Evanston small businesses unite in raffle fundraiser supporting Everytown for Gun Safety


Illustration by Olivia Abeyta

Evanston resident and Pure Barre owner Cait Rechel created a raffle fundraiser benefiting the nonprofit Everytown for Gun Safety.

Jenna Wang, Reporter

Content warning: This story contains mentions of gun violence.

When Highland Park resident and gun violence prevention activist Stephanie Luger heard the first gunshots at the town’s Fourth of July parade, she thought they were fireworks. Then, she saw everyone running. 

Luger made it safely to her car and said she was glad her children were running late to the event. 

“How do you make anyone feel safe after that?” Luger said. “It’s this underlying sense of, ‘I’m not safe anywhere anymore.’ If it can happen there, it can happen anywhere.” 

Evanston resident Cait Rechel understood the feeling. As the owner of small business Pure Barre and a mother of three, she said she wanted to see legislation preventing gun violence. 

Rechel decided to host a raffle fundraiser throughout August benefiting Everytown for Gun Safety, a nonprofit advocating for gun control and against gun violence. She said she hoped at least 10 Evanston small businesses would donate goods and services for which community members could purchase raffle tickets. 

But the raffle has far surpassed that goal, receiving nearly $4,000 worth of goods donated from a list of 35 businesses and growing, Rechel said. The raffle also raised almost $1,000 in ticket sales during the first three days. Residents can purchase raffle tickets in person at Rechel’s store or through its Venmo.

“The event blew up in a way that I wasn’t expecting,” Rechel said. “We are kind of flying by the seat of our pants.” 

The goods range from restaurant gift cards and skin care products to flower bouquets and a year of coffee delivery, Rechel said. She said she believes the enthusiasm for the raffle stems from a place of urgency. 

Rechel described a sense of hopelessness she felt in the community in the wake of Highland Park and recent Evanston shootings.

“It’s really easy, when (a mass shooting) happens somewhere far away, to separate ourselves,” Rechel said. “The mass shooting being so close to home has really impacted a lot of people and opened our eyes to how realistic of a problem it is.” 

Evanston resident Gabrielle Walker said she remembers when incidents of gun violence were far less common than they are now.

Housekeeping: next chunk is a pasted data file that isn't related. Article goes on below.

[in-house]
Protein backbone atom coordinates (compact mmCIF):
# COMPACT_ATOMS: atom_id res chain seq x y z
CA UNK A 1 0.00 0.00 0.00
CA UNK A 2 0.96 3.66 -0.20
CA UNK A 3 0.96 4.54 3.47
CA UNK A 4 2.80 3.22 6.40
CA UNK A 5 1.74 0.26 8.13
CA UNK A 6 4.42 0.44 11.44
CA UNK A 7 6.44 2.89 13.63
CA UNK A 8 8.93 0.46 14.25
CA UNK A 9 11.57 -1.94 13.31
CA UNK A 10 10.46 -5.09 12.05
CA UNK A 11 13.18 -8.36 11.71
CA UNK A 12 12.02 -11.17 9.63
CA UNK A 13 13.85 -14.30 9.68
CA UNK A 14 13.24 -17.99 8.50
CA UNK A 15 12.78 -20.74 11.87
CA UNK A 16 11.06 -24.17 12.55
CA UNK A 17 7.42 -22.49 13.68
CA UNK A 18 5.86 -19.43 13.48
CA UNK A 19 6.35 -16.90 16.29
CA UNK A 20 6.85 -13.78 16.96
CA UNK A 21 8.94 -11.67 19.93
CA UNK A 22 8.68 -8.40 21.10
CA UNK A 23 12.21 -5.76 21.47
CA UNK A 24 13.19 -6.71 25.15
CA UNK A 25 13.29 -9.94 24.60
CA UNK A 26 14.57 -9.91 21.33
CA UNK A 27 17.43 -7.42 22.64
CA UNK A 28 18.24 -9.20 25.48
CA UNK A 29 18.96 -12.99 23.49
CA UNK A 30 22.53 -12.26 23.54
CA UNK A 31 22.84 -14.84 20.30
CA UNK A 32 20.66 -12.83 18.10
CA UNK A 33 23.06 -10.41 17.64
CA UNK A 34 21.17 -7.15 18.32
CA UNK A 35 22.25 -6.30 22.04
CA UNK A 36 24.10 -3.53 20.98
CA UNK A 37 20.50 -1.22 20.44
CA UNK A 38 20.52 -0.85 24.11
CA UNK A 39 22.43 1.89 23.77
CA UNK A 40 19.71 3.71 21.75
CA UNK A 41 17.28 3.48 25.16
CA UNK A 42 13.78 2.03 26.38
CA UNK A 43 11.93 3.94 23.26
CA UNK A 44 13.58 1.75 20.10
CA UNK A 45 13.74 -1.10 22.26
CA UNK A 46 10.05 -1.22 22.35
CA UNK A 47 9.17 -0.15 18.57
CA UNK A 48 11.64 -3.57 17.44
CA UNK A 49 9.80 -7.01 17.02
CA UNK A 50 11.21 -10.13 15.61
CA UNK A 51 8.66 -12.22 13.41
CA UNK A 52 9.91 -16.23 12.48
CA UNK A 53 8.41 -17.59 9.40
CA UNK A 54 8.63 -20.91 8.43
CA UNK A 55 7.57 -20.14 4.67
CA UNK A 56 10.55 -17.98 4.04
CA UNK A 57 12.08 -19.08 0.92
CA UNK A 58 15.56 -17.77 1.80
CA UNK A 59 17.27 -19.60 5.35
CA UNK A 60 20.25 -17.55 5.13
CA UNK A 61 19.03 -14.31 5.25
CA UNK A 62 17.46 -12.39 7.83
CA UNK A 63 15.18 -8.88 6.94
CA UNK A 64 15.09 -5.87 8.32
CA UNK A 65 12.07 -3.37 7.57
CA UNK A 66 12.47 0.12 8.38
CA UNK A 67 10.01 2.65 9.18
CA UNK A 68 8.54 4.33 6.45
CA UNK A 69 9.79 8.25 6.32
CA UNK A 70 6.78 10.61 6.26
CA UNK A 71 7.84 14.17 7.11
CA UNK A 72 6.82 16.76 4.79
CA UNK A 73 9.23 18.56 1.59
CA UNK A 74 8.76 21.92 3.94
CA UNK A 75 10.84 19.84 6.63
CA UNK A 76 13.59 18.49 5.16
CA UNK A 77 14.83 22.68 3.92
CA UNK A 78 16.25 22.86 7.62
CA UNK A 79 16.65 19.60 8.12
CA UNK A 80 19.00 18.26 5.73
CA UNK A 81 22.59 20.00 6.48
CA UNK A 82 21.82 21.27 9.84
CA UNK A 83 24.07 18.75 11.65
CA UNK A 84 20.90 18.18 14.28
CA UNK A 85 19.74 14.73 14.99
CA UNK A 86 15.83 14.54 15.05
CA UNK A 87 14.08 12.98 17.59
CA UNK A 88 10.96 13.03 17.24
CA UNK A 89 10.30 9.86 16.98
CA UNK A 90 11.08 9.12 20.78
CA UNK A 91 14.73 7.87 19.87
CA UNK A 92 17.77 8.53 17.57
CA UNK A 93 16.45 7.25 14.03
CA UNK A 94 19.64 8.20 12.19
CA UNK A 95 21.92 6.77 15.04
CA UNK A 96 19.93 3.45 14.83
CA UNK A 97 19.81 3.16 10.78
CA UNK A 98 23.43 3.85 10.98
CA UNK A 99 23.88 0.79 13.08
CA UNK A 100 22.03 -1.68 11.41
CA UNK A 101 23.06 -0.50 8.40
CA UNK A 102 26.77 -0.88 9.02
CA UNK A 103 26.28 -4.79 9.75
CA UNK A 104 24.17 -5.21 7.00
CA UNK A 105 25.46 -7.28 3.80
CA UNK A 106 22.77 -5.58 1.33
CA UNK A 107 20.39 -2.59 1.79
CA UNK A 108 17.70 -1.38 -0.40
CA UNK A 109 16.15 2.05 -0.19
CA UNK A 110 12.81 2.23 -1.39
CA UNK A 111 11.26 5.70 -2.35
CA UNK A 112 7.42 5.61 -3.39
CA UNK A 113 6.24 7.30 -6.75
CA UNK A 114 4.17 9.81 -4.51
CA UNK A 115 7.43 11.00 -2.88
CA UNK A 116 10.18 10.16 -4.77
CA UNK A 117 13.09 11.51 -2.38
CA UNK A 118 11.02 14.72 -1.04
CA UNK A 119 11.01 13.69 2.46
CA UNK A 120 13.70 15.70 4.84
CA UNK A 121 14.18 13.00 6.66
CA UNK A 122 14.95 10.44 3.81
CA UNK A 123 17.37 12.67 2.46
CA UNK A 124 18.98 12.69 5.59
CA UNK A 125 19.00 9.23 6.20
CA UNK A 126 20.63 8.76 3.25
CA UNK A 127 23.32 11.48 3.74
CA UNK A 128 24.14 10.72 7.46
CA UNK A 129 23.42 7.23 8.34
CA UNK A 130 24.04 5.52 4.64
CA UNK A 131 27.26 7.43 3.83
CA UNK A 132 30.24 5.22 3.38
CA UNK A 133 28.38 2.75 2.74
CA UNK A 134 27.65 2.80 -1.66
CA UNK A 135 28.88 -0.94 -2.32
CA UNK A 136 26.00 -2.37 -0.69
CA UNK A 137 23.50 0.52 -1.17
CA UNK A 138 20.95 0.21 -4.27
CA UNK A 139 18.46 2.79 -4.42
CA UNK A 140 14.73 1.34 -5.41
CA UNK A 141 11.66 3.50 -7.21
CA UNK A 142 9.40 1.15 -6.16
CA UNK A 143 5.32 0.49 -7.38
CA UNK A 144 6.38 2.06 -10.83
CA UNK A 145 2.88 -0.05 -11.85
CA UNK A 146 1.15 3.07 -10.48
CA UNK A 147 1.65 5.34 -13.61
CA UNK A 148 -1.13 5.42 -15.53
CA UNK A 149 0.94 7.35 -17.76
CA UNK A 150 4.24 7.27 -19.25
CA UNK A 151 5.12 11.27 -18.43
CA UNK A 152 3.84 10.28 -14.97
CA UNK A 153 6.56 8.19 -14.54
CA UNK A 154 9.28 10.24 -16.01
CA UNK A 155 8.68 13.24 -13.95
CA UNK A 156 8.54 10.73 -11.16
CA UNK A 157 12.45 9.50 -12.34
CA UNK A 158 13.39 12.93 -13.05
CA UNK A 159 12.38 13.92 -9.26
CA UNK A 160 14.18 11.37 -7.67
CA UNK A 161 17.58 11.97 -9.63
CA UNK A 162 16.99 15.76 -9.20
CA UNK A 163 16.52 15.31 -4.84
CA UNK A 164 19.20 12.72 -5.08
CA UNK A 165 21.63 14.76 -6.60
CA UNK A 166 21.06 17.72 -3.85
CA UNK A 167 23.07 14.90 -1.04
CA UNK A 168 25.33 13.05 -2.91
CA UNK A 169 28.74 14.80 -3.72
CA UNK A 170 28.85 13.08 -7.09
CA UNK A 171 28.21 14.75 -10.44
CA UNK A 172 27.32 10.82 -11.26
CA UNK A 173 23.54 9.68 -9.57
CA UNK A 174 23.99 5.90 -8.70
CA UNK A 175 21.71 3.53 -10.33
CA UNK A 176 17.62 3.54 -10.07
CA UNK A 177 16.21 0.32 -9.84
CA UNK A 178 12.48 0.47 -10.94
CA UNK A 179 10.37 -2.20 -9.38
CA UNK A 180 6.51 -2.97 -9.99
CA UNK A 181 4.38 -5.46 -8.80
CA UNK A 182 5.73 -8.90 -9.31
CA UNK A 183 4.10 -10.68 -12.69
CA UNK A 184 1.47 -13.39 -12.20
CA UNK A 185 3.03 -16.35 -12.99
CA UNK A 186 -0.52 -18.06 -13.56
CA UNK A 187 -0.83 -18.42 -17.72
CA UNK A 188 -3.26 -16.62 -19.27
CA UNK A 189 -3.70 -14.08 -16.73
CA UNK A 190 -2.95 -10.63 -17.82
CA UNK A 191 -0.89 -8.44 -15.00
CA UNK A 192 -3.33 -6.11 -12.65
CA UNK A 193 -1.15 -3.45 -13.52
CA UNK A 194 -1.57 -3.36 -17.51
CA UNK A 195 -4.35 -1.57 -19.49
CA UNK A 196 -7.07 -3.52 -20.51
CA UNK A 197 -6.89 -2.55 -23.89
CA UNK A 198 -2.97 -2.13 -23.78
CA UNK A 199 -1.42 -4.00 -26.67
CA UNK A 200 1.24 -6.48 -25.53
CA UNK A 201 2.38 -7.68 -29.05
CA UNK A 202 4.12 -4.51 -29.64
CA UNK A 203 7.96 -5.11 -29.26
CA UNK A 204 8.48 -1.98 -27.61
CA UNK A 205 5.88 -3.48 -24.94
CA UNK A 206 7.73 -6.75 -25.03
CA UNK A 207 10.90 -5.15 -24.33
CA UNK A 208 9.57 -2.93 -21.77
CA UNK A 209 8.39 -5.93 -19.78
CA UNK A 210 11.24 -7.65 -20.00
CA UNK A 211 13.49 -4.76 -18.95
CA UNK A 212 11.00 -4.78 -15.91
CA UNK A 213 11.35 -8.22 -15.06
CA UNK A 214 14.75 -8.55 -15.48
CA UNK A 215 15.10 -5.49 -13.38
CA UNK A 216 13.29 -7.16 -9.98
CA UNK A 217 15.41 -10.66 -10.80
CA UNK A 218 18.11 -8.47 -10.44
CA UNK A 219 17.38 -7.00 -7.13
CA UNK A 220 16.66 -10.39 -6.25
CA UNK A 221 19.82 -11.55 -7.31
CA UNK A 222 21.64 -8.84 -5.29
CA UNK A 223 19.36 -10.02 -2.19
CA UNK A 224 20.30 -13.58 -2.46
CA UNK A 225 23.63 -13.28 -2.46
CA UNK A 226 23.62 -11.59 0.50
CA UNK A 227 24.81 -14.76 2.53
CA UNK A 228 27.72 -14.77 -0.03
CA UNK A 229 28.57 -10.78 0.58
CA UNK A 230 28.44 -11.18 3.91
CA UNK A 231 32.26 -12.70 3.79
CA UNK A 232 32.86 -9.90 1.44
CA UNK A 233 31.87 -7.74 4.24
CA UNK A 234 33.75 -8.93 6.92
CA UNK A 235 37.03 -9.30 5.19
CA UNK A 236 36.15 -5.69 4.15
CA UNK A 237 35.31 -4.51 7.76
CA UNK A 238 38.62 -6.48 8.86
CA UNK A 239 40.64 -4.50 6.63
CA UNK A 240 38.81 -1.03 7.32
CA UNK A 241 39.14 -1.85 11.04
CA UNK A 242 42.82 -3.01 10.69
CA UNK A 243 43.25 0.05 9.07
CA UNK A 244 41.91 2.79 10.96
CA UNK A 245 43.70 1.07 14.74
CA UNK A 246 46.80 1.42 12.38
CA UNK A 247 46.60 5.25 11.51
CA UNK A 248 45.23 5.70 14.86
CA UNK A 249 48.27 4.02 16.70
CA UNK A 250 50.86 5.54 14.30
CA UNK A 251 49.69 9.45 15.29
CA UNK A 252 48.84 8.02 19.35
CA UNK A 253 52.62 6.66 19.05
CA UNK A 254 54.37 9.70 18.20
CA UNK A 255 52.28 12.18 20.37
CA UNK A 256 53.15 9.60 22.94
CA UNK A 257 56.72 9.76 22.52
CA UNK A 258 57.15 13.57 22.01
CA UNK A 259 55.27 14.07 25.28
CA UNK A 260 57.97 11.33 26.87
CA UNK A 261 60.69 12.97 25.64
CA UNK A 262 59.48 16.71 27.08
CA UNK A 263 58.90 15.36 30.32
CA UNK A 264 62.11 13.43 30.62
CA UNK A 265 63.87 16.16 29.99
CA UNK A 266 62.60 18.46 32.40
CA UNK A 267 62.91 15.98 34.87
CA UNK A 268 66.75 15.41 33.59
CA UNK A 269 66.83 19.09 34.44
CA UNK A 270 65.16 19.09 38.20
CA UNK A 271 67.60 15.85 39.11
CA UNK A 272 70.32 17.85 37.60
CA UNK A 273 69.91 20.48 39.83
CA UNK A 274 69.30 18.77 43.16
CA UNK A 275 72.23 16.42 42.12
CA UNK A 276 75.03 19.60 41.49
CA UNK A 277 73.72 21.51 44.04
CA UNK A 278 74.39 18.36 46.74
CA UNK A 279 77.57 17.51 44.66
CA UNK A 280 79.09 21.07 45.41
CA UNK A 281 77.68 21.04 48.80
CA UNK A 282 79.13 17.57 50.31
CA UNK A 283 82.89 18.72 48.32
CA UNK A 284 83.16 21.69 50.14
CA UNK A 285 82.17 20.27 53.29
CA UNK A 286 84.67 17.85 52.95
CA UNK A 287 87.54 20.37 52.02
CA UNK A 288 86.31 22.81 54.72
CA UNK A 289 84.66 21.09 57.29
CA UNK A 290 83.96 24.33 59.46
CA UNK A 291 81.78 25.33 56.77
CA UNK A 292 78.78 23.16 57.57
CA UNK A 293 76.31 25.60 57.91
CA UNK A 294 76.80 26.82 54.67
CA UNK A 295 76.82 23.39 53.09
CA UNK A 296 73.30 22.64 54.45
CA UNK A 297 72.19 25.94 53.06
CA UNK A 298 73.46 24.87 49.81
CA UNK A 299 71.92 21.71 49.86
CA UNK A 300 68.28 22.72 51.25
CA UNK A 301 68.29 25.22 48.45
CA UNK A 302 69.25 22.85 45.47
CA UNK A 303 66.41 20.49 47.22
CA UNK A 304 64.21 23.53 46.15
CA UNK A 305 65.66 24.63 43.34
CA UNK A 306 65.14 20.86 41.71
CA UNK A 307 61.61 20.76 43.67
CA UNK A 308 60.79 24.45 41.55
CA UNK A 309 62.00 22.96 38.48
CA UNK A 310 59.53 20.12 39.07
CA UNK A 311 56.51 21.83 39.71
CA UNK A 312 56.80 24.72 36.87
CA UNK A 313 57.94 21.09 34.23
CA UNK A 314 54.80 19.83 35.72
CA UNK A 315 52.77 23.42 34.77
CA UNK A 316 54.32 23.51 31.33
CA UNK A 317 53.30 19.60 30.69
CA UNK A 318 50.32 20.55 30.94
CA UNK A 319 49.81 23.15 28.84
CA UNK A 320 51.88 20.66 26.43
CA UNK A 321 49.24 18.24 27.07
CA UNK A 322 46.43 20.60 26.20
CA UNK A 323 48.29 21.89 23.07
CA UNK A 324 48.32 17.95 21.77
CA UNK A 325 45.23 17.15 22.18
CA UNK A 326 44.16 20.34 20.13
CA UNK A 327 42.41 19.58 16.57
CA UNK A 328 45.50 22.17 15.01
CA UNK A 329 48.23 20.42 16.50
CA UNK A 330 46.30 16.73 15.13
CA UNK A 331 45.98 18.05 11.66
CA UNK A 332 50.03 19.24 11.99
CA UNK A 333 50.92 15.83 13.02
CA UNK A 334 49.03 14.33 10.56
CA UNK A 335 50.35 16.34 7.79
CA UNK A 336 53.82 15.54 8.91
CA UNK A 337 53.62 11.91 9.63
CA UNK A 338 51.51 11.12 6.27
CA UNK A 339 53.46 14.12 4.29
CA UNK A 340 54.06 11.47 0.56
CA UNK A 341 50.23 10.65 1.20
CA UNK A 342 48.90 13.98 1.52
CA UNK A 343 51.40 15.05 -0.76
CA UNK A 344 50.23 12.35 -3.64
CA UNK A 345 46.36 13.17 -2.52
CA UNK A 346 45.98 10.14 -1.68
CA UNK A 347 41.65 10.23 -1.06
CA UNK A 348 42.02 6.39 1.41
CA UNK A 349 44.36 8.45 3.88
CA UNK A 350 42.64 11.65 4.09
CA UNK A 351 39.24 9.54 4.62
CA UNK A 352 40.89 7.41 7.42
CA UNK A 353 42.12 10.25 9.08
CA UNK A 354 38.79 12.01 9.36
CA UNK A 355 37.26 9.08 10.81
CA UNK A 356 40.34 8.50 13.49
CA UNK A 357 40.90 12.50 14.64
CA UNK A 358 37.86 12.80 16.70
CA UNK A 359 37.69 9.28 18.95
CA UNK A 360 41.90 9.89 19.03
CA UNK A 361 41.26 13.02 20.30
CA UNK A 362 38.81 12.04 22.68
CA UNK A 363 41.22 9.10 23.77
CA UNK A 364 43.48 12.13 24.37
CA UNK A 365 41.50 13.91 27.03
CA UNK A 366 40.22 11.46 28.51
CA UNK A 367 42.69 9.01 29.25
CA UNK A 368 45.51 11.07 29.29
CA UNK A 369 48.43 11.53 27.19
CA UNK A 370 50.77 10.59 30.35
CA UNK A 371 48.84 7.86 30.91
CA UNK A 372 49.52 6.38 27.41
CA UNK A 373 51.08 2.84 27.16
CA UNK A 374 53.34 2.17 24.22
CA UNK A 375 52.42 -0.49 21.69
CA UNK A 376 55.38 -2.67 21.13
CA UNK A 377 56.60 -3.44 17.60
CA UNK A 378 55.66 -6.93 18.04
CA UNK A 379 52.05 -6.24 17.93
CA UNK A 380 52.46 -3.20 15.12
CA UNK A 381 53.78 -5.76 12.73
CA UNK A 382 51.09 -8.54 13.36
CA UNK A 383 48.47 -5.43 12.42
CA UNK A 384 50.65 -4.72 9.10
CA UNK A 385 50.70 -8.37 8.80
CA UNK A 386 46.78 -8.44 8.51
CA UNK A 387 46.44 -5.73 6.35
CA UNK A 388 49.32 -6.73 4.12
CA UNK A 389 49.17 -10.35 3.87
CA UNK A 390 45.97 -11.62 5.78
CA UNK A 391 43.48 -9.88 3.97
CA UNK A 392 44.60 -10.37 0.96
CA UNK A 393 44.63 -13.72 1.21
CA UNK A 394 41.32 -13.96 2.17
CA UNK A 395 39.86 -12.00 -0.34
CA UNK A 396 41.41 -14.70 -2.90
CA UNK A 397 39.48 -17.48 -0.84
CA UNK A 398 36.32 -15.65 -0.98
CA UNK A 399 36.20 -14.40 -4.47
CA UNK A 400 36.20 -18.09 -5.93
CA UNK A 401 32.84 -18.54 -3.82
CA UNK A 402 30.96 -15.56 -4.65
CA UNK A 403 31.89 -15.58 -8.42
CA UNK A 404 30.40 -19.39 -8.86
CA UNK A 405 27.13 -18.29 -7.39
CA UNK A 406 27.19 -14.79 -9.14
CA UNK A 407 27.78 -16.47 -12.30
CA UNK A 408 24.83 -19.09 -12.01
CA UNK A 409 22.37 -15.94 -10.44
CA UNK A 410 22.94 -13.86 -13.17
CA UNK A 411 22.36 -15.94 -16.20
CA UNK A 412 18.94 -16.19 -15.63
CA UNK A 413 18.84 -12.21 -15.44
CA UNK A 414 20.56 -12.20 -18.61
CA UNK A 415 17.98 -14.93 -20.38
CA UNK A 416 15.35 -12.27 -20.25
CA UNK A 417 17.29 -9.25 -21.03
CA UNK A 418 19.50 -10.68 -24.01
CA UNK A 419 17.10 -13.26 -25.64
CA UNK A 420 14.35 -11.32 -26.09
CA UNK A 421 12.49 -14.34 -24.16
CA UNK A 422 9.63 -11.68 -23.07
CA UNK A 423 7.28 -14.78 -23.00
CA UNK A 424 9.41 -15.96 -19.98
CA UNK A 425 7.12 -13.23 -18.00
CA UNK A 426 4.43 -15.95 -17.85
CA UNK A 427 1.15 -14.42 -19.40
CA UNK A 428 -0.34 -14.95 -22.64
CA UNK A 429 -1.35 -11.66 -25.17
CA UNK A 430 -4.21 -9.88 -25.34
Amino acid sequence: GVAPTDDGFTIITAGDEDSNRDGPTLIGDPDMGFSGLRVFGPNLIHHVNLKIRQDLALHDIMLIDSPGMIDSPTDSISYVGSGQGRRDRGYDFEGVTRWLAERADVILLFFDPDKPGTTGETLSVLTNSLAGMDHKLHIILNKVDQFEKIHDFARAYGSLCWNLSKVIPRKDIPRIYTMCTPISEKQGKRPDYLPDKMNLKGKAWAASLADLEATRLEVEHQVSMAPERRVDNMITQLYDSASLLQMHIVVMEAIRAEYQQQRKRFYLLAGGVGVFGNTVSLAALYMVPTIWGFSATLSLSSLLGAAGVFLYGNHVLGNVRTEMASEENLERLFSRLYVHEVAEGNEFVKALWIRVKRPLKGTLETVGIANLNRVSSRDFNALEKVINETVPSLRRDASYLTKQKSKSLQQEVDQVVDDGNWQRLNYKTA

As the owner of small business 4 Suns Fresh Juice, Walker said participating in the raffle gave her a chance to simultaneously promote her business and advocate for the removal of assault rifles. 

“(Rechel’s) doing something extraordinary,” Walker said. “It’s a twofold piece that is all about empowerment, and that’s one reason why I decided to step up and be a part of it. It allows all of us to lift and empower our small businesses to continue to exist and thrive.” 

For years, Luger said, she was passionate about getting rid of assault rifles. In Moms Demand Action, an organization under Everytown for Gun Safety, she found a group of like-minded parents who wanted to reduce gun violence. 

She created a website called Advocates for Change that curates resources for those who want to get involved but don’t know where to start.    

“The fact that there’s shootings in elementary schools is just unbelievable,” Luger said. “I have little kids and it’s impossible to explain. It doesn’t make sense why our government cannot protect us.” 

Weinberg sophomore Mirabella Johnson co-created Students Demand Action, the NU chapter of Everytown for Gun Safety. Given the daily gun violence occurrences in the U.S. and her direct experience with it in high school, she said she was disappointed when she found out NU didn’t have a chapter. 

Seeing the Evanston small business community support the raffle has given Johnson hope that change will come. It is representative of how powerful the movement is and how community members can care for one another during divisive times, she said. 

Walker agreed and said the community support did not surprise her. 

“That’s one thing that makes Evanston unique and special,” Walker said. “We live in a very tight-knit community, and we usually step up to a call to take action.” 

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Twitter: @jennajwang

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